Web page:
HOME-STUDY DRIVER EDUCATION
Three of the four ANOVAs comparing the DMV written knowledge test pass rates were statistically significant (ps < .05). Note that all of the percentage-point pass rate differences shown in Table 9 are negative numbers, indicating that students in the home-study courses all performed worse on their first written test attempt than did classroom students. However, not all of these differences were statistically significant. Specifically, results of Tukey post-hoc tests for the comparison including all students, regardless of the correctness of their assignment, indicated that for those students with a valid test score who did not simultaneously enroll in driver training, a higher percentage of students who completed the classroom instruction passed the written test on their first attempt compared to those who completed the CD-ROM course (p < .05). The percentages of students who passed the written test on their first attempt did not significantly differ between classroom and the PEN course, or classroom and the workbook course (ps > .05). However, the results did suggest that the workbook students performed worse than the classroom students on their first DMV written test (p = .07).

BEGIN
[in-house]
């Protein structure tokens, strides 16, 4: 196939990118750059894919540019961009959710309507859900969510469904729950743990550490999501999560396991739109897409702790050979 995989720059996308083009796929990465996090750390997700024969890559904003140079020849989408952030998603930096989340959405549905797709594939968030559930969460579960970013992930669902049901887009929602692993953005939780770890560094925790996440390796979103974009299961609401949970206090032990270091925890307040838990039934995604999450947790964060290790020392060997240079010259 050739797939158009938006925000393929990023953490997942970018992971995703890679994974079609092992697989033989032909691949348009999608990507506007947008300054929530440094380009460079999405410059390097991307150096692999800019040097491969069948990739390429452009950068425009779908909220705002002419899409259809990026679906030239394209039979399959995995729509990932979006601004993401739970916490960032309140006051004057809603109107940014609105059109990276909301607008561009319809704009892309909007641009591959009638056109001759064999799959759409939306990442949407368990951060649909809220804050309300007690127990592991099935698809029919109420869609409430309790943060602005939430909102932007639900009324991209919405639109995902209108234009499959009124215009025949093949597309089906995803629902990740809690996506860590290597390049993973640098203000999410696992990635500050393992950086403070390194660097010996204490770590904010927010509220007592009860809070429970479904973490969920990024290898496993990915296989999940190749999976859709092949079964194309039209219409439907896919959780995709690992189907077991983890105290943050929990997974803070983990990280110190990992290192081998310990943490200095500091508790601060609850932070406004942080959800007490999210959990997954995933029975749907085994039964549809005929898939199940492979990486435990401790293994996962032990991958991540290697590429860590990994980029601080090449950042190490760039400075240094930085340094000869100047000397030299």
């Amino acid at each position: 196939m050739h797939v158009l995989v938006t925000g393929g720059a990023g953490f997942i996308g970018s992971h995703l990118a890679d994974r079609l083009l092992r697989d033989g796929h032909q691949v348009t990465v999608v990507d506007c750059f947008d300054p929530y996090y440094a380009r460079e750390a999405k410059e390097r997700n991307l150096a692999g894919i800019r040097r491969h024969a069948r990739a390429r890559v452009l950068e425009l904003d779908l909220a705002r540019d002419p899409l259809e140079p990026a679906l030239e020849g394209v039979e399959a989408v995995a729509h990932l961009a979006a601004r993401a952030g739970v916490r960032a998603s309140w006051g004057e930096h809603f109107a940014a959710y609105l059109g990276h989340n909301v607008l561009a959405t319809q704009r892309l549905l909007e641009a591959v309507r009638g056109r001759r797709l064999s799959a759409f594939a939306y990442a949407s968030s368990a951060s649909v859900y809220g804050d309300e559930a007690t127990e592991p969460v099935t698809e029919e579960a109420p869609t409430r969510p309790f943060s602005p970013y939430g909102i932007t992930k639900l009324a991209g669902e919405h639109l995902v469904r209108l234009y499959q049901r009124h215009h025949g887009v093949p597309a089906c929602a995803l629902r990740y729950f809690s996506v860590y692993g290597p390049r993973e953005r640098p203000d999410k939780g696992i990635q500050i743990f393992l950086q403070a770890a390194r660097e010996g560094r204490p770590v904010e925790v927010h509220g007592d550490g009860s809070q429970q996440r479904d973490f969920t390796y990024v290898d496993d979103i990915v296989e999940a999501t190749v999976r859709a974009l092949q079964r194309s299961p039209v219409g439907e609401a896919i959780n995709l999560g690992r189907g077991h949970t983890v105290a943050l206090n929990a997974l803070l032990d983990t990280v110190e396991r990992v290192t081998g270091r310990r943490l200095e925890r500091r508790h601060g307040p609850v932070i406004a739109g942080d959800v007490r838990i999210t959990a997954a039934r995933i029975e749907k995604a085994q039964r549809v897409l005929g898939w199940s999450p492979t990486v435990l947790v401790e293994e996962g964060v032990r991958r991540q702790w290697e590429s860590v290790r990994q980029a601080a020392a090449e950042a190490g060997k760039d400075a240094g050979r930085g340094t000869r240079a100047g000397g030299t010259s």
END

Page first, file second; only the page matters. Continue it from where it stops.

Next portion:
Number of Non-Driver Training Students(n) with a Valid First Attempt DMV Written Knowledge Test Score and Percentage of Students Who Passed the Test for Each Driver Education Instruction Method by Statistical Comparison
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Driver education instruction method
% PASSING ON FIRST ATTEMPT
Figure 3. DMV written test pass rate by instruction method and statistical comparison.